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I have a NTFS partition, that I previously used with a Windows machine. I installed ntfs-3g as a filesystem driver in CentOS, then mounted the drive. I copy the contents (cp) to a different NTFS partition, also mounted. Now, using ll, I can see between the source and destination that some folders are 0 whereas the same folder on the other partition is (usually) 4096 bytes.

I never understood 'folder sizes'. Why does a folder have a size? And what do I lose if ls -l reports to me that the folder sizes are different between a source and a backup (but files and file contents are without differences)?

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I never understood 'folder sizes'. Why does a folder have a size?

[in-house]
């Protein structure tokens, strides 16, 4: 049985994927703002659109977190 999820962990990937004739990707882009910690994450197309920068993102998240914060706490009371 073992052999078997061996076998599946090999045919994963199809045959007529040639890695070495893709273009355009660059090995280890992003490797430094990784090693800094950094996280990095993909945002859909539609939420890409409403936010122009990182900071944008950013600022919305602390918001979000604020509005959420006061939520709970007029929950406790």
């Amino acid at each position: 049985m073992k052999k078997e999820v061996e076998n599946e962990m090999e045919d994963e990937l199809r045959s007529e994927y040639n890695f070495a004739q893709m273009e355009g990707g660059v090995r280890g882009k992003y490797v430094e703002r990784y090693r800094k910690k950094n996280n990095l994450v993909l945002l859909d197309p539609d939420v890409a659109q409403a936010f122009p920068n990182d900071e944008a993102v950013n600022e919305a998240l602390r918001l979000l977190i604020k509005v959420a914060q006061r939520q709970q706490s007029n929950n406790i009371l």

Because it needs space to store the metadata, the names of the contained files and the references / pointers to the said files.

This being said, the reported directory size is just implementation specifics of the file system module - in your case ntfs-3g. It might or might not correspond to the on-disk size of data.

I would hazard a guess that a folder small enough to fit into the MFT entry as "resident data" is reported as zero-sized while a folder using up an own cluster is reported as being cluster-sized, thus 4k.

Unless ntfs-3g is broken, you are not losing data, although if you have used cp to copy the files, you have lost (at least some of) the NTFS ACLs present on your source.

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